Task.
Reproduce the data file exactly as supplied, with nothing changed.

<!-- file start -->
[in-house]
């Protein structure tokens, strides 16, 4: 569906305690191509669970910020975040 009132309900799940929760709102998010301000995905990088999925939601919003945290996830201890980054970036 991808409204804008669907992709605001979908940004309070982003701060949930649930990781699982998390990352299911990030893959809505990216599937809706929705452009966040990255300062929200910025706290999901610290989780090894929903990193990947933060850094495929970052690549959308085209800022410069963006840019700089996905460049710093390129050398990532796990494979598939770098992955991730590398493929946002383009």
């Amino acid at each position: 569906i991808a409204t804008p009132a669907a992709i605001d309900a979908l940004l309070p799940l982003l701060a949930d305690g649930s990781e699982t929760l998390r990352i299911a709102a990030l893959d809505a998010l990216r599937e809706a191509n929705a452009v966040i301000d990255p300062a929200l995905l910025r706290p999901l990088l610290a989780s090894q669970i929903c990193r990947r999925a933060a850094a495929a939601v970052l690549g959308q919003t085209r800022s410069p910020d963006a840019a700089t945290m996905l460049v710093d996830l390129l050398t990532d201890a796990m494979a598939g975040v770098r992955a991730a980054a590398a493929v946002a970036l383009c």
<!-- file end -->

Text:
[in-house]
């Protein structure tokens, strides 16, 4: 569906305690191509669970910020975040 009132309900799940929760709102998010301000995905990088999925939601919003945290996830201890980054970036 991808409204804008669907992709605001979908940004309070982003701060949930649930990781699982998390990352299911990030893959809505990216599937809706929705452009966040990255300062929200910025706290999901610290989780090894929903990193990947933060850094495929970052690549959308085209800022410069963006840019700089996905460049710093390129050398990532796990494979598939770098992955991730590398493929946002383009």
């Amino acid at each position: 569906i991808a409204t804008p009132a669907a992709i605001d309900a979908l940004l309070p799940l982003l701060a949930d305690g649930s990781e699982t929760l998390r990352i299911a709102a990030l893959d809505a998010l990216r599937e809706a191509n929705a452009v966040i301000d990255p300062a929200l995905l910025r706290p999901l990088l610290a989780s090894q669970i929903c990193r990947r999925a933060a850094a495929a939601v970052l690549g959308q919003t085209r800022s410069p910020d963006a840019a700089t945290m996905l460049v710093d996830l390129l050398t990532d201890a796990m494979a598939g975040v770098r992955a991730a980054a590398a493929v946002a970036l383009c």